The aforementioned expat recalled, “I remember one year on Erev Pesach, I went with my father to the shochet to pick out a lamb. My father wanted one specific one, but the shochet refused to give it to him, claiming that there were better to choose from. He always looked out to make sure that we received the best he had to offer. As it turned out, the one he pushed my father away from purchasing had a mum (blemish) in his head, which rendered it non-kosher. How he knew, I don’t know! Hashem put it in his head!”

Leaving Morocco at the age of nineteen was difficult for her and her family; Morocco had always been their home and starting over in France was strange. She spoke kindly of the community in Morocco, and of the safety the Jews had in Meknes. These days, as a chef who caters to many venues throughout Southern California, she has more than a handful of choices when it comes to what she serves, yet she still speaks of her early childhood in Morocco with a glimmer of nostalgia, as if the simpler days are preferred.

Rochel, a young woman who was born in Casablanca, recalled how everyone, regardless of religious affiliation, had a sense of Jewish pride. “Even the most non-observant Jews in our communities lit Shabbat candles and used the mikvah. And kosher food was easily accessible where we lived, so that wasn’t a problem either. There was no reason for anyone not to keep kosher, because it was at our fingertips.”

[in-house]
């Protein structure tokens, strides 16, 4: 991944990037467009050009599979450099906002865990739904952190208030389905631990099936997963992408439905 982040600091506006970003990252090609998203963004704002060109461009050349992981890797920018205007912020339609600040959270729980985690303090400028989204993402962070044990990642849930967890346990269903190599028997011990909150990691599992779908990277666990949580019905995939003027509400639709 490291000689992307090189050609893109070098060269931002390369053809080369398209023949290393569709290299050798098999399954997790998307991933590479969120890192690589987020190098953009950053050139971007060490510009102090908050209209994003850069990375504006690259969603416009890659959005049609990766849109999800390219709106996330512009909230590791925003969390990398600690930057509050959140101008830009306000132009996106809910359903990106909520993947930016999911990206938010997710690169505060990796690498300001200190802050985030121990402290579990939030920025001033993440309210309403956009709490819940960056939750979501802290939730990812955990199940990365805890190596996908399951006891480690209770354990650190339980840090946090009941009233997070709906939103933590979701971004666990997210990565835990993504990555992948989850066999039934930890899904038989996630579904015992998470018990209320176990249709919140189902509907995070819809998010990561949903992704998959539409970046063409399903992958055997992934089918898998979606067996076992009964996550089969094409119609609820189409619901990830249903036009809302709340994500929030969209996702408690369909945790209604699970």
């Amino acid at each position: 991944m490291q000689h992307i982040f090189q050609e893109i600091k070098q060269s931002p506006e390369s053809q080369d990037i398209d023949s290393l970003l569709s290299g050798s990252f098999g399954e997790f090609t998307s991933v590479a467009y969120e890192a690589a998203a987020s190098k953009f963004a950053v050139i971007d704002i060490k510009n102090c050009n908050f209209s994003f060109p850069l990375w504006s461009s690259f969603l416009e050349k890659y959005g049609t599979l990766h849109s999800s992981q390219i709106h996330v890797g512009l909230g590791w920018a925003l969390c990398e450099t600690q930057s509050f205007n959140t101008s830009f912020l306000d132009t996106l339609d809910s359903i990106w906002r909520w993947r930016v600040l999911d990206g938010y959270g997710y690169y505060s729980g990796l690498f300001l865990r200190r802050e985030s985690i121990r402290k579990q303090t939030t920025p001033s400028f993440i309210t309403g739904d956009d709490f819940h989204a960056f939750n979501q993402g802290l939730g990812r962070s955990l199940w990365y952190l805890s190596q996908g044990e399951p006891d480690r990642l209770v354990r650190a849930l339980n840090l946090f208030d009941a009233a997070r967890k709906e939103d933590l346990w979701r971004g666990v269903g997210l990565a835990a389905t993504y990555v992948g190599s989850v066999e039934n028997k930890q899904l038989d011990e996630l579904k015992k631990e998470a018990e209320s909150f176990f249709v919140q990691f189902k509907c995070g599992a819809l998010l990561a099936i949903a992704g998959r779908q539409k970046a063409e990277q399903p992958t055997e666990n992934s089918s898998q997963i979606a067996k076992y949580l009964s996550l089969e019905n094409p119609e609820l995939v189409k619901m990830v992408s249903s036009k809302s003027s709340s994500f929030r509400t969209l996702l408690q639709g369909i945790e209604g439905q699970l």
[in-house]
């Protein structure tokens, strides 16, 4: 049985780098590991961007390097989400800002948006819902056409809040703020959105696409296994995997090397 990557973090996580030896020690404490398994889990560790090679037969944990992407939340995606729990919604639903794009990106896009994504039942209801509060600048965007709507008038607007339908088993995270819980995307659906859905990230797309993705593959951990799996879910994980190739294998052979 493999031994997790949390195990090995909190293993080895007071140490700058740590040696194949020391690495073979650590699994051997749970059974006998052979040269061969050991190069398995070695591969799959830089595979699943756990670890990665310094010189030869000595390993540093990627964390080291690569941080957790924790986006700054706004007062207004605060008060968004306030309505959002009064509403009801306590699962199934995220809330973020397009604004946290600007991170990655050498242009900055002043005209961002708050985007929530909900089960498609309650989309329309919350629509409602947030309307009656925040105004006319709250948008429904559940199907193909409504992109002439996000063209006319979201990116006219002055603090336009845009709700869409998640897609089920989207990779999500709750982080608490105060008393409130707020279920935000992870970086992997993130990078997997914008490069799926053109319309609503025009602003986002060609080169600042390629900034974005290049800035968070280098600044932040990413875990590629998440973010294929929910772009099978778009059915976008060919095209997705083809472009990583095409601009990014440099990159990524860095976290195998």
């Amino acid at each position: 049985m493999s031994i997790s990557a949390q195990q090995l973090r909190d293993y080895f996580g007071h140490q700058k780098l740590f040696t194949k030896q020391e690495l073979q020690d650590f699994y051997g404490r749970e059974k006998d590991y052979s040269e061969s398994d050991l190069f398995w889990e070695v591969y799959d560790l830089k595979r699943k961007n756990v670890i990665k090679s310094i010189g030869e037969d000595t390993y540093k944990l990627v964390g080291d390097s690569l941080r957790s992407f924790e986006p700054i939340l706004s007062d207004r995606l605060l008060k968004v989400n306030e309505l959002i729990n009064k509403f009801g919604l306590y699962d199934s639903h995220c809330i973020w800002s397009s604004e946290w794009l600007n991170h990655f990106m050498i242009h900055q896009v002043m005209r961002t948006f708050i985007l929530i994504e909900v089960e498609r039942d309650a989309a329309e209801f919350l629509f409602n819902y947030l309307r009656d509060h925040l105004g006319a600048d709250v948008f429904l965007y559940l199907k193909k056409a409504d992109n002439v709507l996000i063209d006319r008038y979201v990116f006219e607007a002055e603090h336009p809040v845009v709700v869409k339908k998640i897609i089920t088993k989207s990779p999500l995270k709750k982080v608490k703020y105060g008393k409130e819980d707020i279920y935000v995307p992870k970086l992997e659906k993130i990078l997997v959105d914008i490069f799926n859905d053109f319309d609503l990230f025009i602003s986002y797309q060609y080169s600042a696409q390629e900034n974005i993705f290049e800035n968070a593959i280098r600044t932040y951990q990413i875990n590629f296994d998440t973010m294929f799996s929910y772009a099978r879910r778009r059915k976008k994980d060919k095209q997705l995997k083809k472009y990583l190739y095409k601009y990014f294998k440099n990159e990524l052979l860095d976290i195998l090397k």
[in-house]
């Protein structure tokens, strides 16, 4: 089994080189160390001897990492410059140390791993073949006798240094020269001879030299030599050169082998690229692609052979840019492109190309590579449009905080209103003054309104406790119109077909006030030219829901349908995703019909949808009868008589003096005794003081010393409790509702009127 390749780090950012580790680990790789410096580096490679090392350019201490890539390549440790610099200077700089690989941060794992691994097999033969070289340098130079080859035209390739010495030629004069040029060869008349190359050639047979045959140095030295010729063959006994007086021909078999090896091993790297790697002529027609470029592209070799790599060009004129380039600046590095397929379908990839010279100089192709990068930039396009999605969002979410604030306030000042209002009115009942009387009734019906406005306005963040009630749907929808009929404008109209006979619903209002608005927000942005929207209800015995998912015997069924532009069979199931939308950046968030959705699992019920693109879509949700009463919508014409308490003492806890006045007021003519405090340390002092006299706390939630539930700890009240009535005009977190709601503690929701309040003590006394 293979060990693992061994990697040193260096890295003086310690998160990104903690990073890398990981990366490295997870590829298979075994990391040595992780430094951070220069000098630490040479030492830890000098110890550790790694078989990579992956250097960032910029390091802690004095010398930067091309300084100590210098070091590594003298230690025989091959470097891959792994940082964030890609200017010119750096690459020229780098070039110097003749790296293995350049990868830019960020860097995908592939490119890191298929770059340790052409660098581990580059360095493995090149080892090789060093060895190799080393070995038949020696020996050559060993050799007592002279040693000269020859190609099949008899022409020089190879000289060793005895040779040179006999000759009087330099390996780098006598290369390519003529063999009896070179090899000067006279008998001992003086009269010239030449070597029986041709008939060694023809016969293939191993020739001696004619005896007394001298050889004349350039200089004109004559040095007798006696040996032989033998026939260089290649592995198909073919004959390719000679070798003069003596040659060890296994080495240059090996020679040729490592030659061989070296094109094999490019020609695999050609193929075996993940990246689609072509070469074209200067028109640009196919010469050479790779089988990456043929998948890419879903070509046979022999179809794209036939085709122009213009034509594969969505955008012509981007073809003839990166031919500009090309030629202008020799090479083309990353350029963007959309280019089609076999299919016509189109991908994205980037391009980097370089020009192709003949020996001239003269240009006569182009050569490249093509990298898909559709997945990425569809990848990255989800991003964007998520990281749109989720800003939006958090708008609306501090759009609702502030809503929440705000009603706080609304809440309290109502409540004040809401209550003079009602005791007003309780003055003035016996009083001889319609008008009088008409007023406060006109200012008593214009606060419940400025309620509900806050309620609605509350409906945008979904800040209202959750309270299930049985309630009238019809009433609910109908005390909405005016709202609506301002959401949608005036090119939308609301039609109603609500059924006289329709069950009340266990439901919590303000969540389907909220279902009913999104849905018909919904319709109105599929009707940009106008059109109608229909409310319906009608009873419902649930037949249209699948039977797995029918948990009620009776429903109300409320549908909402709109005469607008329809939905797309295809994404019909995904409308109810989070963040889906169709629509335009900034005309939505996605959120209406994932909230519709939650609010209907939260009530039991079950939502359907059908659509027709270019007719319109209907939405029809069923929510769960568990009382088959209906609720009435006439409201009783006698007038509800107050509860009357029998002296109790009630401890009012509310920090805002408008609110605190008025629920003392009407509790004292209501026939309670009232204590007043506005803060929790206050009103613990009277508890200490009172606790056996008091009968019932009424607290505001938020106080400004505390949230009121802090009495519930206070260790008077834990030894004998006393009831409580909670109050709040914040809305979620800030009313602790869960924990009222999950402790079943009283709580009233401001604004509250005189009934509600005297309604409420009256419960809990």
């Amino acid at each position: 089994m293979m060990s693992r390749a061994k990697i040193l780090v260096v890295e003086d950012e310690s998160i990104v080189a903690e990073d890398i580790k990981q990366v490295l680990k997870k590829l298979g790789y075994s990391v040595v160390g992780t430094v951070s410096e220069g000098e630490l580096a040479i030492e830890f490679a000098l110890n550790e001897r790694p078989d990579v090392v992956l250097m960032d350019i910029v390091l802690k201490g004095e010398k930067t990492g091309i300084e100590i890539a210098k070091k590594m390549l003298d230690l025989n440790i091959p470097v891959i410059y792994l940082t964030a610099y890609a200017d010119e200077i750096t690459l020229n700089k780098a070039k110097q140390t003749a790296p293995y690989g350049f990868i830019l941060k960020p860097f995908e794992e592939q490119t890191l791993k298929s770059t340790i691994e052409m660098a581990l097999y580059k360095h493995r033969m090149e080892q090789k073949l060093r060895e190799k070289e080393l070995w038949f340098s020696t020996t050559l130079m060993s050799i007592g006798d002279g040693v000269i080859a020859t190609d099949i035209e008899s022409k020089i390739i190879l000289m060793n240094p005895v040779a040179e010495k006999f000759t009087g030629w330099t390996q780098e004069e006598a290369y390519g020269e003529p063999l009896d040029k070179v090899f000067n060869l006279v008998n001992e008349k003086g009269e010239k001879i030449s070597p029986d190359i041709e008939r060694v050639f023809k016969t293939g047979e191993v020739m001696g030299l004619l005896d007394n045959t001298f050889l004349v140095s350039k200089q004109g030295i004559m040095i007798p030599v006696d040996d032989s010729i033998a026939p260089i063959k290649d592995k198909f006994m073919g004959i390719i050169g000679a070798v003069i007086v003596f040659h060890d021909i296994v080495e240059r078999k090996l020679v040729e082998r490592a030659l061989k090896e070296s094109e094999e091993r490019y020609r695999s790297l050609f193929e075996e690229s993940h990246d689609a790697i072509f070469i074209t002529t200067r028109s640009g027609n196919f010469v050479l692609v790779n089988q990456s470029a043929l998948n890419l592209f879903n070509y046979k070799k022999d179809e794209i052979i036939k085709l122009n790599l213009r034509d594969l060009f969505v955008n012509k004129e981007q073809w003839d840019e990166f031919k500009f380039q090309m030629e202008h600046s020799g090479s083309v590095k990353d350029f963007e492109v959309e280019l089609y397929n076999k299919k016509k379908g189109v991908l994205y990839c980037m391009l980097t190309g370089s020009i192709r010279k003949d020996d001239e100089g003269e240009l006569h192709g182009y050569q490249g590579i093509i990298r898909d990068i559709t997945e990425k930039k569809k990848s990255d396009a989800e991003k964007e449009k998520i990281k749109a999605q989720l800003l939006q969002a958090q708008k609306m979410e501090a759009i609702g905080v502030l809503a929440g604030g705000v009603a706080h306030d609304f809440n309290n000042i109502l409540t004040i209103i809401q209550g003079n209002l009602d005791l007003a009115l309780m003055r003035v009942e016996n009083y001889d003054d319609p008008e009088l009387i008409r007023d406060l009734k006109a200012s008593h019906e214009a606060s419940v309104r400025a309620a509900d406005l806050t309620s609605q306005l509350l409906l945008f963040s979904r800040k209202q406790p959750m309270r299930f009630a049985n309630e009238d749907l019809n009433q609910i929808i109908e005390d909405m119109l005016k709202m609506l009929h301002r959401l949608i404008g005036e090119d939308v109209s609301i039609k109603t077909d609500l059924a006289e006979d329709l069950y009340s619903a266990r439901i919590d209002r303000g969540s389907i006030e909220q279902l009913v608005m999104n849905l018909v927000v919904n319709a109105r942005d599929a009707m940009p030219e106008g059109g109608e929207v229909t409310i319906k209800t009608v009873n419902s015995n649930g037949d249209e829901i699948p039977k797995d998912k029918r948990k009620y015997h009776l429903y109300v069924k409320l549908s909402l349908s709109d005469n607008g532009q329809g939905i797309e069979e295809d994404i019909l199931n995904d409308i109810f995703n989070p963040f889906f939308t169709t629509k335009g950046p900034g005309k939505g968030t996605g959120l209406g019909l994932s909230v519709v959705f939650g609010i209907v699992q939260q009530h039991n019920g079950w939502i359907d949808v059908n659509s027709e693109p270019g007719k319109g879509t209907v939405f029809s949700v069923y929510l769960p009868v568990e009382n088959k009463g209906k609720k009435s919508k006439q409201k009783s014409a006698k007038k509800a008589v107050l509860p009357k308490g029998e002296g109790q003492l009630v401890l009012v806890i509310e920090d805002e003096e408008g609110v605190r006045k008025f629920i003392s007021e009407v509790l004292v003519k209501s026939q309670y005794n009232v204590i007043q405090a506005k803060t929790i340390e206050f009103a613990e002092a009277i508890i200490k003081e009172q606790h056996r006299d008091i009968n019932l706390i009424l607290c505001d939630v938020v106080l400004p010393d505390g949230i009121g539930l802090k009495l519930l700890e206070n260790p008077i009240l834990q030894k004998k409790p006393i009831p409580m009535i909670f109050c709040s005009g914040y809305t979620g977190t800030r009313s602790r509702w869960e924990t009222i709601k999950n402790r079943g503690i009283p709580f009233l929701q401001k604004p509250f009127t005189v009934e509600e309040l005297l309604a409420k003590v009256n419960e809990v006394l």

Casablanca, which is home to one of the largest Muslim communities in the world, still feels like home to Rochel after all of these years. “There was something very warm and tight knit about our community; it’s not something that can easily be reproduced.” Families often gathered in each other’s home for Shabbos meals, sharing and delighting in each other’s delicious cuisine. “We definitely did not have the amount of options that you’d find in the US or Canada today, but we were very lucky. There was a bakery that sold fresh baked goods every day, we had access to kosher meat all year round; it was easy to keep kosher there. Our grandparents used to send us specialty items from Canada, and we’d share them with all of our friends. It was like a different world. We didn’t want for anything.”